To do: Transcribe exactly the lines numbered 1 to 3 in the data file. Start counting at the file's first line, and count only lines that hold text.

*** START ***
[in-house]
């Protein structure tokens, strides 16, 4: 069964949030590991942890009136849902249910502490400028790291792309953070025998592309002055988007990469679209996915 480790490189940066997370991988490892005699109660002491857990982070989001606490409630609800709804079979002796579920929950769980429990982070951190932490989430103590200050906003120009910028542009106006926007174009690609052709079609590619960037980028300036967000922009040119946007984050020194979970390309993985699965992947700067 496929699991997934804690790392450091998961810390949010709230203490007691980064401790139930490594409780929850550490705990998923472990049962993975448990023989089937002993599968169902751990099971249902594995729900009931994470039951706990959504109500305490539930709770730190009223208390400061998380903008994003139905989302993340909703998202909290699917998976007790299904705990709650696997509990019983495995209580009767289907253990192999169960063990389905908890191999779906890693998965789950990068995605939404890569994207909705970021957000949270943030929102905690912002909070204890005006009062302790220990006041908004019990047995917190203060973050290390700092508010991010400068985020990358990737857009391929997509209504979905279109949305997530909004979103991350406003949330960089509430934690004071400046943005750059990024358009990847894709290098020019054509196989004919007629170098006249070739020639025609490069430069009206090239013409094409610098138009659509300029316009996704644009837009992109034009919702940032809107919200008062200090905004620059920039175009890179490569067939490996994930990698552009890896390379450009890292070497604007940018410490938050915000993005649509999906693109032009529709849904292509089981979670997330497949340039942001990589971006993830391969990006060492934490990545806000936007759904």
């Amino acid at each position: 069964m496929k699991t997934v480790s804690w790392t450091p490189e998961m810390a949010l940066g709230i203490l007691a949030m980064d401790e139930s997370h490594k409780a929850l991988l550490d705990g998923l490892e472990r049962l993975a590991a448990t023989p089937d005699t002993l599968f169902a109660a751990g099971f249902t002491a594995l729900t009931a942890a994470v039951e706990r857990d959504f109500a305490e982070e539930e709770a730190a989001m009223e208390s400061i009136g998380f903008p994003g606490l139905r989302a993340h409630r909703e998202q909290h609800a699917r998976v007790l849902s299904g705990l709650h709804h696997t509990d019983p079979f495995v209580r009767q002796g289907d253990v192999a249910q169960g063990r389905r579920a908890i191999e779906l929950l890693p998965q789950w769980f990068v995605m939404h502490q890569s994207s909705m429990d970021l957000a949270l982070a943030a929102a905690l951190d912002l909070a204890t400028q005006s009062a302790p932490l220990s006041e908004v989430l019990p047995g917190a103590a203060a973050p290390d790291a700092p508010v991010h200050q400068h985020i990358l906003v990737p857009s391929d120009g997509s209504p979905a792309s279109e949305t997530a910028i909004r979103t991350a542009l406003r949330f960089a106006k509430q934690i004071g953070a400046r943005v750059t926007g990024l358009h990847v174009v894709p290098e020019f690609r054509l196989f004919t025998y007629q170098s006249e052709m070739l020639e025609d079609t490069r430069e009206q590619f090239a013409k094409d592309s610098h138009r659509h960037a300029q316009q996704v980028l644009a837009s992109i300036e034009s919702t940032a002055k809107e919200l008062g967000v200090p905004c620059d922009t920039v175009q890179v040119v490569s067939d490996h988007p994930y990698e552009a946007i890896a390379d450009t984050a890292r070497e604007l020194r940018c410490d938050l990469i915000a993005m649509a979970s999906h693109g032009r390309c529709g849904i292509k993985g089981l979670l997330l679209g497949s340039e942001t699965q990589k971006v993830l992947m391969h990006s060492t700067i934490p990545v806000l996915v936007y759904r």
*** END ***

[in-house]
């Protein structure tokens, strides 16, 4: 069964949030590991942890009136849902249910502490400028790291792309953070025998592309002055988007990469679209996915 480790490189940066997370991988490892005699109660002491857990982070989001606490409630609800709804079979002796579920929950769980429990982070951190932490989430103590200050906003120009910028542009106006926007174009690609052709079609590619960037980028300036967000922009040119946007984050020194979970390309993985699965992947700067 496929699991997934804690790392450091998961810390949010709230203490007691980064401790139930490594409780929850550490705990998923472990049962993975448990023989089937002993599968169902751990099971249902594995729900009931994470039951706990959504109500305490539930709770730190009223208390400061998380903008994003139905989302993340909703998202909290699917998976007790299904705990709650696997509990019983495995209580009767289907253990192999169960063990389905908890191999779906890693998965789950990068995605939404890569994207909705970021957000949270943030929102905690912002909070204890005006009062302790220990006041908004019990047995917190203060973050290390700092508010991010400068985020990358990737857009391929997509209504979905279109949305997530909004979103991350406003949330960089509430934690004071400046943005750059990024358009990847894709290098020019054509196989004919007629170098006249070739020639025609490069430069009206090239013409094409610098138009659509300029316009996704644009837009992109034009919702940032809107919200008062200090905004620059920039175009890179490569067939490996994930990698552009890896390379450009890292070497604007940018410490938050915000993005649509999906693109032009529709849904292509089981979670997330497949340039942001990589971006993830391969990006060492934490990545806000936007759904």
């Amino acid at each position: 069964m496929k699991t997934v480790s804690w790392t450091p490189e998961m810390a949010l940066g709230i203490l007691a949030m980064d401790e139930s997370h490594k409780a929850l991988l550490d705990g998923l490892e472990r049962l993975a590991a448990t023989p089937d005699t002993l599968f169902a109660a751990g099971f249902t002491a594995l729900t009931a942890a994470v039951e706990r857990d959504f109500a305490e982070e539930e709770a730190a989001m009223e208390s400061i009136g998380f903008p994003g606490l139905r989302a993340h409630r909703e998202q909290h609800a699917r998976v007790l849902s299904g705990l709650h709804h696997t509990d019983p079979f495995v209580r009767q002796g289907d253990v192999a249910q169960g063990r389905r579920a908890i191999e779906l929950l890693p998965q789950w769980f990068v995605m939404h502490q890569s994207s909705m429990d970021l957000a949270l982070a943030a929102a905690l951190d912002l909070a204890t400028q005006s009062a302790p932490l220990s006041e908004v989430l019990p047995g917190a103590a203060a973050p290390d790291a700092p508010v991010h200050q400068h985020i990358l906003v990737p857009s391929d120009g997509s209504p979905a792309s279109e949305t997530a910028i909004r979103t991350a542009l406003r949330f960089a106006k509430q934690i004071g953070a400046r943005v750059t926007g990024l358009h990847v174009v894709p290098e020019f690609r054509l196989f004919t025998y007629q170098s006249e052709m070739l020639e025609d079609t490069r430069e009206q590619f090239a013409k094409d592309s610098h138009r659509h960037a300029q316009q996704v980028l644009a837009s992109i300036e034009s919702t940032a002055k809107e919200l008062g967000v200090p905004c620059d922009t920039v175009q890179v040119v490569s067939d490996h988007p994930y990698e552009a946007i890896a390379d450009t984050a890292r070497e604007l020194r940018c410490d938050l990469i915000a993005m649509a979970s999906h693109g032009r390309c529709g849904i292509k993985g089981l979670l997330l679209g497949s340039e942001t699965q990589k971006v993830l992947m391969h990006s060492t700067i934490p990545v806000l996915v936007y759904r």